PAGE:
Campus Map Goes Mobile

A student uses the mobile map to find a building on campus.
A student uses the mobile map to find a building on campus on Sept. 14, 2011. (Sean Flynn/UConn Photo)
A student uses the mobile map to find a building on campus.
A student uses the mobile map to find a building on campus. (Sean Flynn/UConn Photo)

You’re in the middle of UConn’s main campus in Storrs, unable to find your destination. If you’re packing virtually any device that’s internet-connected to a modern web browser – mobile phone, e-reader, laptop, or tablet – you now have access to UConn’s comprehensive campus map.

A recently launched beta version of a mobile map for the Storrs campus offers on-the-spot assistance, saving time and reducing stress – especially at the start of a new school year.

“Two weeks ago, thousands of new students arrived on campus,” says Robert Chudzik, internet services manager. “These students are in the sweet spot of the prime demographic, 18-34 year-olds, for mobile smartphone users. We rolled out a mobile campus map in beta form, knowing we can improve upon it, because a) they’ll need it, and b) the vast majority of incoming students have either a smartphone or a tablet.”

Based on information from peer institutions, Chudzik’s team learned that mobile map usage spikes in the first weeks of each semester – and that these are initially the most popular of all campus websites. Since its Aug. 26 launch, more than 10,500 users have accessed the mobile map site.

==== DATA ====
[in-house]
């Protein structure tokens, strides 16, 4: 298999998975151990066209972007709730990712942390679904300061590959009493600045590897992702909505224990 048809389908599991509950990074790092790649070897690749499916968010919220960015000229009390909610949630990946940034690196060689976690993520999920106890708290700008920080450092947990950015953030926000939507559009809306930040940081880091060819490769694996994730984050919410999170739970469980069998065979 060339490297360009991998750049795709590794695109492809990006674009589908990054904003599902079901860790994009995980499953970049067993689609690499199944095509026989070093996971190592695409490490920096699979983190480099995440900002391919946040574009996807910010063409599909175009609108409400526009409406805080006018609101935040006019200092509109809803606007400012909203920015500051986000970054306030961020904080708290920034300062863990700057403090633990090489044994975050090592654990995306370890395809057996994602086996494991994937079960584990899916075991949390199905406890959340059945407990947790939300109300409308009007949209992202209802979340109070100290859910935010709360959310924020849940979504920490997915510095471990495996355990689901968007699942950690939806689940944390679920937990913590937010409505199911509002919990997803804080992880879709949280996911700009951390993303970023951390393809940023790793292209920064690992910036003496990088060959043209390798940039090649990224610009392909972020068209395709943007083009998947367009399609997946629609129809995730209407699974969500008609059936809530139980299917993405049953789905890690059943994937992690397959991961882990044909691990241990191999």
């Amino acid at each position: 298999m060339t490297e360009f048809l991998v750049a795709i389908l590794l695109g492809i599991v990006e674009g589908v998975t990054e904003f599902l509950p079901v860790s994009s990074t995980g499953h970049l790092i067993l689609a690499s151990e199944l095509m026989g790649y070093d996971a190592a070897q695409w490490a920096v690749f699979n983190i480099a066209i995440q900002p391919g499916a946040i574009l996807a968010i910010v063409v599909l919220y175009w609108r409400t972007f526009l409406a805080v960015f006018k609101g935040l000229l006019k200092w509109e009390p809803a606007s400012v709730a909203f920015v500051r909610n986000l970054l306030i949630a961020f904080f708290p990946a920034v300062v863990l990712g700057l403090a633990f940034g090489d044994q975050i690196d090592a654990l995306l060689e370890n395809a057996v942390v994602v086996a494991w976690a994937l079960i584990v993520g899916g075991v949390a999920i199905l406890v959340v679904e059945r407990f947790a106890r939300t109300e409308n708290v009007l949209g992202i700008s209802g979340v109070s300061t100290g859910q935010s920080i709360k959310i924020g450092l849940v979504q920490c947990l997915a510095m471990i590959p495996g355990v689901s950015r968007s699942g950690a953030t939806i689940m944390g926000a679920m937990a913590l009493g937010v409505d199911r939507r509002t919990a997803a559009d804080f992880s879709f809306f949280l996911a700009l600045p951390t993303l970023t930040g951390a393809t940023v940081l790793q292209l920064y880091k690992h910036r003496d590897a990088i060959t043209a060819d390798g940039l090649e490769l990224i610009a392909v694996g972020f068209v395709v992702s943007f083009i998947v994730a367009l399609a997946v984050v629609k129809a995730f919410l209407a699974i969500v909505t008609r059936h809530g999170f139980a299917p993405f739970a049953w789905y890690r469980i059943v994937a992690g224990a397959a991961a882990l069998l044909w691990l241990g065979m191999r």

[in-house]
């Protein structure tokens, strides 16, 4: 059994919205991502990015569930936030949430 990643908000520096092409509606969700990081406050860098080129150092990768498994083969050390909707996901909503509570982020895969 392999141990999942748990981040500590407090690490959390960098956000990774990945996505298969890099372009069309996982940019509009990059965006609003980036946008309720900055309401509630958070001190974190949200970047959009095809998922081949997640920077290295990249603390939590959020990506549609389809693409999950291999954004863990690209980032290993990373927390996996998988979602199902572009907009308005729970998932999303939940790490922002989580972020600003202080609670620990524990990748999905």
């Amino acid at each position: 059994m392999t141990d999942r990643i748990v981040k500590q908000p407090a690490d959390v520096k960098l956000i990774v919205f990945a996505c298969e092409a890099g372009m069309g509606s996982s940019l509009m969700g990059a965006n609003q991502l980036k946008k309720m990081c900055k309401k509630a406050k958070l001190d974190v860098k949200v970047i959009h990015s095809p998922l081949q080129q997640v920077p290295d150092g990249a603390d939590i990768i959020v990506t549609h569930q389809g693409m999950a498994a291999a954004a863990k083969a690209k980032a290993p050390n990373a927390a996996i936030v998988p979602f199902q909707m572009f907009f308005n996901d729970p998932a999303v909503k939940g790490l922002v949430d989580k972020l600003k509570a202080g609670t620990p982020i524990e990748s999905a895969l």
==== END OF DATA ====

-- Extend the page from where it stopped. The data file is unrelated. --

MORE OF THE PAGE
The University uses Google Maps for both its Storrs Campus desktop map and the mobile map. Just as on a desktop, the mobile map website offers search functionality and zoom control.

The QR code for the Storrs campus mobile map.
The QR code for the Storrs campus mobile map.

Chudzik notes that the mobile map is a website that’s optimized for mobile devices, not an ‘app’ that you download and install on your phone. “Even technically savvy people may not be aware of this important distinction,” he says. “We may create an app in the future. But then we’d need to create a separate app for each of the major phone operating systems (Android, iPhone, and Blackberry), whereas now we have just one website.”

Using Google Maps as the underlying state-of-the-art technology for UConn’s mobile website, web developer Joel Salisbury and web designer Christine Ballestrini customized an overlaying application with UConn-specific categories.

“Our team’s work equals Google Maps with UConn value added,” says Salisbury.

Benefits include:

  • searching by building code, name, department, or keyword;
  • browsing by category (arts/culture, food/cafés, residence halls, etc.);
  • photos and descriptions of all buildings – so when you get there you’ll know you’ve arrived;
  • information about the nearest public parking for some popular facilities, such as Gampel Pavilion or the Jorgensen Center for the Performing Arts; and
  • detailed driving directions – or just the address, so you can use your own GPS.

The new map website also offers a feature specific to a mobile device: it uses geo-location (“You are here”), so you can zoom out and view the map in the context of where you are on campus.

“It’s labeled a ‘beta’ version because people generally understand that this means ‘be forgiving,’” says Chudzik. “Specifically, the interface between the website’s geo-locations and the GPS features on different phones can be up to a block away from where you really are. That happens just because mobile web technology is so new and evolving so quickly.”

Feedback is welcome, and may be sent via the link on the mobile map home screen,

Says Chudzik, “Once people are out there stuck in the middle of campus trying to find a building, we’ll learn what else needs improvement.”